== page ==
NY Times: Charity is Bad - It's Better to Give Your Money to Gov't
The government knows best â€“ especially when it comes to spending your money, according to The New York Times.
â€śThe rich are giving more to charity than ever, but people like Mr. Broad [a donor] are not the only ones footing the bill for such generosity,â€ť wrote Stephanie Strom. â€śFor every three dollars they give away, the federal government typically gives up a dollar or more in tax revenue, because of the charitable tax deduction and by not collecting estate taxes.â€ť
Rather than viewing donating to charity as a positive endeavor, the Times story portrayed it as a loss of money owed to the government.
â€śThe charitable deduction cost the government $40 billion in lost tax revenue last year, according to the Joint Committee on Taxation, more than the government spends altogether on managing public lands, protecting the environment and developing new energy sources,â€ť Strom wrote.
â€śRob Reich, an assistant professor of political science and ethics in society at Stanford, goes so far as to say that the tax code promotes inequities through the breaks it provides for charitable giving,â€ť wrote Strom.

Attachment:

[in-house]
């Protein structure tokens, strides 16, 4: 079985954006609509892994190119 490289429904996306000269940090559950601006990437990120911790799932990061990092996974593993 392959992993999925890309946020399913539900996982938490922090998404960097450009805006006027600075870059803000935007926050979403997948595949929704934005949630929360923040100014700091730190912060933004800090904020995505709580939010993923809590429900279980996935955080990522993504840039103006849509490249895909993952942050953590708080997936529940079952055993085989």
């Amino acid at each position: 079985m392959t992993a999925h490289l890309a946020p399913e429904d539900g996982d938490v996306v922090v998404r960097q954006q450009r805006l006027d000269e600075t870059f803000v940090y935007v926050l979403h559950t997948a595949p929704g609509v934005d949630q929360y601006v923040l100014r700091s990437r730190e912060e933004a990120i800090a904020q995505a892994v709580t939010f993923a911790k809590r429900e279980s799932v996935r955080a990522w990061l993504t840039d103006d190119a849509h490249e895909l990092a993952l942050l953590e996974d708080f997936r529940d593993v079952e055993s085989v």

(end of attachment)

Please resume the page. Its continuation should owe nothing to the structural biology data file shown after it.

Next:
Reich viewed charitable giving as one of the battles of class warfare, claiming the rich are helping only the rich.
â€śIn effect, the government is subsidizing a system that enhances inequities between poor and wealthy public schools, Professor Reich said,â€ť Strom wrote.
And many of these donations each year go to causes that benefit the needy. For example, Ann Lurie, president of Lurie Investments, gave $100 million on Sept. 5, 2007, to the Childrenâ€™s Memorial Hospital in Chicago. The 125-year-old institution had outgrown its old facilities and is in the process of building new facilities, but needed Lurieâ€™s donation to assure the completion of construction.
Strom has cast charitable contributors in a negative light before. She questioned the ethics of one philanthropistâ€™s donation to his university, and in another story painted a corporation as in bed with the conservative movement, when in reality it had given far more money to left-wing organizations.
Charitable organizations â€ścosting the government moneyâ€ť also has been a theme with The New York Times. In October 2006, the Times ran a four-day â€śIn Godâ€™s Nameâ€ť series arguing churches cheat taxpayers and cities out of money.